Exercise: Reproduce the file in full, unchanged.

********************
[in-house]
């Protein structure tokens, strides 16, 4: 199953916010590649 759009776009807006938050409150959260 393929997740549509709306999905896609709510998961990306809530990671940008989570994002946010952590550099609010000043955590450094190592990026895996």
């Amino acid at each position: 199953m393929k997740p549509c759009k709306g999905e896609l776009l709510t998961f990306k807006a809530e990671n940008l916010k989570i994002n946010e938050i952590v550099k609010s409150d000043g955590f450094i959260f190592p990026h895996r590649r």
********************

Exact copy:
[in-house]
């Protein structure tokens, strides 16, 4: 199953916010590649 759009776009807006938050409150959260 393929997740549509709306999905896609709510998961990306809530990671940008989570994002946010952590550099609010000043955590450094190592990026895996």
């Amino acid at each position: 199953m393929k997740p549509c759009k709306g999905e896609l776009l709510t998961f990306k807006a809530e990671n940008l916010k989570i994002n946010e938050i952590v550099k609010s409150d000043g955590f450094i959260f190592p990026h895996r590649r």